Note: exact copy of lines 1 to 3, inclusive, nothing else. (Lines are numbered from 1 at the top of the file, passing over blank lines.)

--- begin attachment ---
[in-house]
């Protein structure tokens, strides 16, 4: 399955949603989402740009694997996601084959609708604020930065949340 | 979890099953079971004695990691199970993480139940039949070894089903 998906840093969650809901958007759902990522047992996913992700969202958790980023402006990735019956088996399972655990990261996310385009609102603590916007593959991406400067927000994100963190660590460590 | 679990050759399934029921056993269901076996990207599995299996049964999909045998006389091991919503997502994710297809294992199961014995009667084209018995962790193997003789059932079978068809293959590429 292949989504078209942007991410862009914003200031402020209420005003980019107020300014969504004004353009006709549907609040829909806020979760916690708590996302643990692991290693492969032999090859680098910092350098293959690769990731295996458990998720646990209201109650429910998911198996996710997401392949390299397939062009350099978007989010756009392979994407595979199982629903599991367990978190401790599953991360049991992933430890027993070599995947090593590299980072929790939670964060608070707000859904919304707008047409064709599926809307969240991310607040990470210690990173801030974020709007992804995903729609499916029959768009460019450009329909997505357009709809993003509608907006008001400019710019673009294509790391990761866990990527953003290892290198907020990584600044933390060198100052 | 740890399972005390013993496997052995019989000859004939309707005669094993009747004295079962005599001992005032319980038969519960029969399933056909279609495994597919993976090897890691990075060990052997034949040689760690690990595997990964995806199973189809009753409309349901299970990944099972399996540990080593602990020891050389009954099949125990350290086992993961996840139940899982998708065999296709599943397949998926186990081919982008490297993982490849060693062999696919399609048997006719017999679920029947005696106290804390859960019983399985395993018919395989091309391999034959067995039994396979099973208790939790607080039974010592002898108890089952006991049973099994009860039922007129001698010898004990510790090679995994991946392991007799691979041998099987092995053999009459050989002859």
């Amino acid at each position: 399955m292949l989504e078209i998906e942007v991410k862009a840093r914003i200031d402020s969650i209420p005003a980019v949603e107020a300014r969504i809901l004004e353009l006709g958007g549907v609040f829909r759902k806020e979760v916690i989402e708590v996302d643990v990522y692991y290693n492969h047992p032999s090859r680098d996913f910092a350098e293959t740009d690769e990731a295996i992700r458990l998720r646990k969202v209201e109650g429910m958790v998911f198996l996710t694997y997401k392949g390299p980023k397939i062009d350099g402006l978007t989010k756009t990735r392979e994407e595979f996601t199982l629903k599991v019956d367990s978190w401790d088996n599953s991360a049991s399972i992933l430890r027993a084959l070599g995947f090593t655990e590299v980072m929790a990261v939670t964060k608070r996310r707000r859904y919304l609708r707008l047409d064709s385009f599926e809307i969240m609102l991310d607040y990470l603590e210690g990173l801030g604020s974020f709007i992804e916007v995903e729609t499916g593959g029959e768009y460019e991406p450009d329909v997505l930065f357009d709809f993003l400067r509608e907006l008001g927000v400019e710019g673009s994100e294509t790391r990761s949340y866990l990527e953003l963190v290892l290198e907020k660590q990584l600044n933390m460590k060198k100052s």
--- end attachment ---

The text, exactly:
[in-house]
């Protein structure tokens, strides 16, 4: 399955949603989402740009694997996601084959609708604020930065949340 | 979890099953079971004695990691199970993480139940039949070894089903 998906840093969650809901958007759902990522047992996913992700969202958790980023402006990735019956088996399972655990990261996310385009609102603590916007593959991406400067927000994100963190660590460590 | 679990050759399934029921056993269901076996990207599995299996049964999909045998006389091991919503997502994710297809294992199961014995009667084209018995962790193997003789059932079978068809293959590429 292949989504078209942007991410862009914003200031402020209420005003980019107020300014969504004004353009006709549907609040829909806020979760916690708590996302643990692991290693492969032999090859680098910092350098293959690769990731295996458990998720646990209201109650429910998911198996996710997401392949390299397939062009350099978007989010756009392979994407595979199982629903599991367990978190401790599953991360049991992933430890027993070599995947090593590299980072929790939670964060608070707000859904919304707008047409064709599926809307969240991310607040990470210690990173801030974020709007992804995903729609499916029959768009460019450009329909997505357009709809993003509608907006008001400019710019673009294509790391990761866990990527953003290892290198907020990584600044933390060198100052 | 740890399972005390013993496997052995019989000859004939309707005669094993009747004295079962005599001992005032319980038969519960029969399933056909279609495994597919993976090897890691990075060990052997034949040689760690690990595997990964995806199973189809009753409309349901299970990944099972399996540990080593602990020891050389009954099949125990350290086992993961996840139940899982998708065999296709599943397949998926186990081919982008490297993982490849060693062999696919399609048997006719017999679920029947005696106290804390859960019983399985395993018919395989091309391999034959067995039994396979099973208790939790607080039974010592002898108890089952006991049973099994009860039922007129001698010898004990510790090679995994991946392991007799691979041998099987092995053999009459050989002859």
């Amino acid at each position: 399955m292949l989504e078209i998906e942007v991410k862009a840093r914003i200031d402020s969650i209420p005003a980019v949603e107020a300014r969504i809901l004004e353009l006709g958007g549907v609040f829909r759902k806020e979760v916690i989402e708590v996302d643990v990522y692991y290693n492969h047992p032999s090859r680098d996913f910092a350098e293959t740009d690769e990731a295996i992700r458990l998720r646990k969202v209201e109650g429910m958790v998911f198996l996710t694997y997401k392949g390299p980023k397939i062009d350099g402006l978007t989010k756009t990735r392979e994407e595979f996601t199982l629903k599991v019956d367990s978190w401790d088996n599953s991360a049991s399972i992933l430890r027993a084959l070599g995947f090593t655990e590299v980072m929790a990261v939670t964060k608070r996310r707000r859904y919304l609708r707008l047409d064709s385009f599926e809307i969240m609102l991310d607040y990470l603590e210690g990173l801030g604020s974020f709007i992804e916007v995903e729609t499916g593959g029959e768009y460019e991406p450009d329909v997505l930065f357009d709809f993003l400067r509608e907006l008001g927000v400019e710019g673009s994100e294509t790391r990761s949340y866990l990527e953003l963190v290892l290198e907020k660590q990584l600044n933390m460590k060198k100052s």